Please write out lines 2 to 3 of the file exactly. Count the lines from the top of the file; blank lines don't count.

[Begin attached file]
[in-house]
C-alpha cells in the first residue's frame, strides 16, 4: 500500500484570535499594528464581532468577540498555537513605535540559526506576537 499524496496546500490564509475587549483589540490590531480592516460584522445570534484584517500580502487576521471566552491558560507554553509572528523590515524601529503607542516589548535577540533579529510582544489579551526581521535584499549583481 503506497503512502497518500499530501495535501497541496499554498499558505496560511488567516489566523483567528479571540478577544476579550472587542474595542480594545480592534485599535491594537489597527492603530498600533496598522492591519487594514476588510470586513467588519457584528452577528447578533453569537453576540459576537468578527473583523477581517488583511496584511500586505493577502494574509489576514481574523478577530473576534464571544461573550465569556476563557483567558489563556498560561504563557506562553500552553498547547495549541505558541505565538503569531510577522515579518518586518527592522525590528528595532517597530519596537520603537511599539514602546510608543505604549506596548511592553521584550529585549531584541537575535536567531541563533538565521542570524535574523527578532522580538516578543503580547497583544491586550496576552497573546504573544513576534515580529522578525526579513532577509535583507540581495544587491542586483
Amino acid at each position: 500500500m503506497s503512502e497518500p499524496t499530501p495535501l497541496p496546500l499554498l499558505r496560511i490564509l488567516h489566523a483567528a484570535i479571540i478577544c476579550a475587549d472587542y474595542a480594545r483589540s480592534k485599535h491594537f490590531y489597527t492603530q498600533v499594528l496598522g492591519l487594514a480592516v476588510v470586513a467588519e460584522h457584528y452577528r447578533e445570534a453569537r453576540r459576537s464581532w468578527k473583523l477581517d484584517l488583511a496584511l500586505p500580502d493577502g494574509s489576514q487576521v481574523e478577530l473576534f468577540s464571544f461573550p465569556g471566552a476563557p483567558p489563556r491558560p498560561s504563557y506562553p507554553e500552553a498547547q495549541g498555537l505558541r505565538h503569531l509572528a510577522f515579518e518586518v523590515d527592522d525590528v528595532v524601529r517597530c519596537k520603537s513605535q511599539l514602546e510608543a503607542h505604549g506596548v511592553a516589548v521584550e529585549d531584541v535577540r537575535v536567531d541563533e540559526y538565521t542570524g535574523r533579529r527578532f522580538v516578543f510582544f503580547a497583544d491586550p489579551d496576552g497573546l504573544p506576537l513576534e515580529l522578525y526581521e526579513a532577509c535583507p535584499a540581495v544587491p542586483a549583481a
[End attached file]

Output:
C-alpha cells in the first residue's frame, strides 16, 4: 500500500484570535499594528464581532468577540498555537513605535540559526506576537 499524496496546500490564509475587549483589540490590531480592516460584522445570534484584517500580502487576521471566552491558560507554553509572528523590515524601529503607542516589548535577540533579529510582544489579551526581521535584499549583481 503506497503512502497518500499530501495535501497541496499554498499558505496560511488567516489566523483567528479571540478577544476579550472587542474595542480594545480592534485599535491594537489597527492603530498600533496598522492591519487594514476588510470586513467588519457584528452577528447578533453569537453576540459576537468578527473583523477581517488583511496584511500586505493577502494574509489576514481574523478577530473576534464571544461573550465569556476563557483567558489563556498560561504563557506562553500552553498547547495549541505558541505565538503569531510577522515579518518586518527592522525590528528595532517597530519596537520603537511599539514602546510608543505604549506596548511592553521584550529585549531584541537575535536567531541563533538565521542570524535574523527578532522580538516578543503580547497583544491586550496576552497573546504573544513576534515580529522578525526579513532577509535583507540581495544587491542586483
Amino acid at each position: 500500500m503506497s503512502e497518500p499524496t499530501p495535501l497541496p496546500l499554498l499558505r496560511i490564509l488567516h489566523a483567528a484570535i479571540i478577544c476579550a475587549d472587542y474595542a480594545r483589540s480592534k485599535h491594537f490590531y489597527t492603530q498600533v499594528l496598522g492591519l487594514a480592516v476588510v470586513a467588519e460584522h457584528y452577528r447578533e445570534a453569537r453576540r459576537s464581532w468578527k473583523l477581517d484584517l488583511a496584511l500586505p500580502d493577502g494574509s489576514q487576521v481574523e478577530l473576534f468577540s464571544f461573550p465569556g471566552a476563557p483567558p489563556r491558560p498560561s504563557y506562553p507554553e500552553a498547547q495549541g498555537l505558541r505565538h503569531l509572528a510577522f515579518e518586518v523590515d527592522d525590528v528595532v524601529r517597530c519596537k520603537s513605535q511599539l514602546e510608543a503607542h505604549g506596548v511592553a516589548v521584550e529585549d531584541v535577540r537575535v536567531d541563533e540559526y538565521t542570524g535574523r533579529r527578532f522580538v516578543f510582544f503580547a497583544d491586550p489579551d496576552g497573546l504573544p506576537l513576534e515580529l522578525y526581521e526579513a532577509c535583507p535584499a540581495v544587491p542586483a549583481a